LONDON – Wheat futures climbed as much as 6.9 per cent after Russian President Vladimir Putin criticised a recent grain deal with Ukraine, heightening attention on the sales outlook from the Black Sea region.
The grain shipment corridor from Ukraine is not helping poorer countries, as the majority of supplies are going to Europe, Mr Putin said at the Eastern Economic Forum in Vladivostok.
It may be worth discussing restrictions on the routes with Turkish President Recep Tayyip Erdogan, he added. The export deal, forged in July, was brokered by Turkey and the United Nations. It is valid for an initial 120 days, and markets remain sensitive to any signals from politicians on its future.
Ukraine is one of the world’s top crop shippers, and the resumption of flows from its Black Sea ports has helped ease global grain costs, though much hinges on whether the pace holds.
Russia, as well as poorer countries, were deceived, even though “we have done everything to reach these agreements… adhere to them and ensure them”, Mr Putin said.
Russia is struggling to export its own bumper wheat harvest. Shipments in July and August fell 22 per cent versus a year earlier despite a bigger crop. Food sales have been exempted from Western sanctions, though some banks and shippers remain wary of doing business there.
“Putin has no interest in seeing Ukraine benefit from large grain sales at a time when sales from his own country are sluggish following a big crop,” said Mr Arlan Suderman, chief commodities economist at US-based StoneX.
A senior US State Department official said on Wednesday that the administration’s efforts to ensure global food security are beginning to see results, and Ukrainian output has nearly returned to prewar levels.
The official, who briefed reporters on condition of anonymity, said Mr Putin’s comments may be an effort to divide the world and rally poorer nations to press for the war to end on Russia’s terms.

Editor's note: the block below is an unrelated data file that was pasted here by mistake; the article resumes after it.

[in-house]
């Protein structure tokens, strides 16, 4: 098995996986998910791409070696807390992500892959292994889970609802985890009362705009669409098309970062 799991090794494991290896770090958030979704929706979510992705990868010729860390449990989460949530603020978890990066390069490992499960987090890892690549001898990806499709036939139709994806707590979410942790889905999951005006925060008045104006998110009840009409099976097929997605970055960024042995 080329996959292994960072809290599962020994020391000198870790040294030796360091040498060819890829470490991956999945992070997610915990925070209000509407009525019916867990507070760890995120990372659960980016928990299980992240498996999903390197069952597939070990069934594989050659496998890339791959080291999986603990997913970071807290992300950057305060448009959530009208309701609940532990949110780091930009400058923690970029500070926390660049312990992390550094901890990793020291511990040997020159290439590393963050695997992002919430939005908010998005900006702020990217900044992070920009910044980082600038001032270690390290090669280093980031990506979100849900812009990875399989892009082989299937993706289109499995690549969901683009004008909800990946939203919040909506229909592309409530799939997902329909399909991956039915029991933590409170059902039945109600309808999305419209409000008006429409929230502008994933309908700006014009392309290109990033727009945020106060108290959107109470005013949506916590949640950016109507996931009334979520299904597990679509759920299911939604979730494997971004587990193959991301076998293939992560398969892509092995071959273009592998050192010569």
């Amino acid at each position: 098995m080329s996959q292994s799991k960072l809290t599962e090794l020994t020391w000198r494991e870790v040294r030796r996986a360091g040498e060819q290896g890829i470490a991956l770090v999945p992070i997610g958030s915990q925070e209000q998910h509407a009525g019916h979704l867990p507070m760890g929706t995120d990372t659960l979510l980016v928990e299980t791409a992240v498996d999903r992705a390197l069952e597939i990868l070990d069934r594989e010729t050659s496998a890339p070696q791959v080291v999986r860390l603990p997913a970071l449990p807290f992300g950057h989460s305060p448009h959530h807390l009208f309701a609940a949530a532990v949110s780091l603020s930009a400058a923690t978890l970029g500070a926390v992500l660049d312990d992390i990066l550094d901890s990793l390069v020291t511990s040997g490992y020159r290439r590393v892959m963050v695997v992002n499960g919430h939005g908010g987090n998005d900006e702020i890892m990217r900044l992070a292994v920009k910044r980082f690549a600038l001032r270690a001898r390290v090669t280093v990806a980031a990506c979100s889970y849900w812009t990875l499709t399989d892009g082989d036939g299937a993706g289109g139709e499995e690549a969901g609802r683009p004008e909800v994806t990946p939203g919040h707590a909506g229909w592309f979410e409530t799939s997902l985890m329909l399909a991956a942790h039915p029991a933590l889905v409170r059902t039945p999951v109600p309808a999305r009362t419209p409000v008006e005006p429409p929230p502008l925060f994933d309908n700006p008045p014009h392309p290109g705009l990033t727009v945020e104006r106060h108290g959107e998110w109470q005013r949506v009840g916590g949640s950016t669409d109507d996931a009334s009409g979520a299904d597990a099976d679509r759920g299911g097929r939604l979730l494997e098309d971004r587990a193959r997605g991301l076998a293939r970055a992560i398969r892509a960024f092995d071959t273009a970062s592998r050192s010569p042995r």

Ukrainian officials also pushed back against Mr Putin’s claims. Foreign Minister Dmytro Kuleba said two-thirds of Ukrainian grain being sent as part of the initiative are going to consumers in Asia, Africa and the Middle East.
“Just now, another vessel with Ukrainian grain has reached the shores of Africa near Sudan,” Mr Kuleba said. He said the recovery of Ukrainian food exports has reduced food prices and cut the risk of a food crisis.
More than 2 million tonnes of grain and other foodstuffs have been shipped from Ukrainian ports since early August, according to data posted by the UN. That includes recent cargoes to China, Italy, Somalia, Spain and Turkey.
A spokesman for UN Secretary-General Antonio Guterres last month said the corridor is helping to restrain world food prices, which had soared after the outbreak of the war.
The first wave of ships to depart were stuck at port for months and later headed to destinations contracted before the invasion. Mr Mykhailo Podolyak, an adviser to Ukrainian President Volodymyr Zelensky, told Reuters on Wednesday that Russia has no grounds to review the Ukraine grain export deal and the terms of the agreement are being observed.
After earlier climbing nearly 7 per cent, Chicago wheat futures for December settled at US$8.4425 a bushel on Wednesday, an increase of 3.3 per cent and the highest closing price since July 11.
In other crops, December corn and November soya bean in Chicago both ended the trading day lower after earlier gains. BLOOMBERG